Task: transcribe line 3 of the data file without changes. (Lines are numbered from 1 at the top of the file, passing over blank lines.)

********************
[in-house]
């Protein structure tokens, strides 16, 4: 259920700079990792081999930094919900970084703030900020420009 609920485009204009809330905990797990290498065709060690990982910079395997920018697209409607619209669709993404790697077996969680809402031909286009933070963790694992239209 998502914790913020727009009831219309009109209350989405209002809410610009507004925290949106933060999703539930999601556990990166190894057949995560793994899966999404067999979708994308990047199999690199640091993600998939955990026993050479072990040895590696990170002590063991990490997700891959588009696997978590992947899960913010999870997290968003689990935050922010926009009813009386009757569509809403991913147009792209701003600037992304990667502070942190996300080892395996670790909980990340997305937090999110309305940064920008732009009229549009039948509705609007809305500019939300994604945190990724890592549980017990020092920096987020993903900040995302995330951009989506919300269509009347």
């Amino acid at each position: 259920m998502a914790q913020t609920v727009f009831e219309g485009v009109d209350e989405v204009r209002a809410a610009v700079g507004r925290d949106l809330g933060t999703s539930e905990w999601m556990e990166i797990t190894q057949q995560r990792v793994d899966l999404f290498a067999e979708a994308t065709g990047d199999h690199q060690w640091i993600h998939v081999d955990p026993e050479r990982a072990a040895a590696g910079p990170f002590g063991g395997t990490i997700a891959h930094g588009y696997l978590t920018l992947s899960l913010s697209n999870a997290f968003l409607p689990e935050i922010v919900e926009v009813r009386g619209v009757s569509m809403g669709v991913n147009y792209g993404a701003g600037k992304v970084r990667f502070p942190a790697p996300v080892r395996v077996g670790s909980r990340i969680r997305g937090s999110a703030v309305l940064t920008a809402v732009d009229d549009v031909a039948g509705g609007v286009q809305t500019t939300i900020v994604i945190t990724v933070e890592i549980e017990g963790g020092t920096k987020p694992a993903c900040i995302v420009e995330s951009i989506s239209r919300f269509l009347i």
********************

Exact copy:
């Amino acid at each position: 259920m998502a914790q913020t609920v727009f009831e219309g485009v009109d209350e989405v204009r209002a809410a610009v700079g507004r925290d949106l809330g933060t999703s539930e905990w999601m556990e990166i797990t190894q057949q995560r990792v793994d899966l999404f290498a067999e979708a994308t065709g990047d199999h690199q060690w640091i993600h998939v081999d955990p026993e050479r990982a072990a040895a590696g910079p990170f002590g063991g395997t990490i997700a891959h930094g588009y696997l978590t920018l992947s899960l913010s697209n999870a997290f968003l409607p689990e935050i922010v919900e926009v009813r009386g619209v009757s569509m809403g669709v991913n147009y792209g993404a701003g600037k992304v970084r990667f502070p942190a790697p996300v080892r395996v077996g670790s909980r990340i969680r997305g937090s999110a703030v309305l940064t920008a809402v732009d009229d549009v031909a039948g509705g609007v286009q809305t500019t939300i900020v994604i945190t990724v933070e890592i549980e017990g963790g020092t920096k987020p694992a993903c900040i995302v420009e995330s951009i989506s239209r919300f269509l009347i």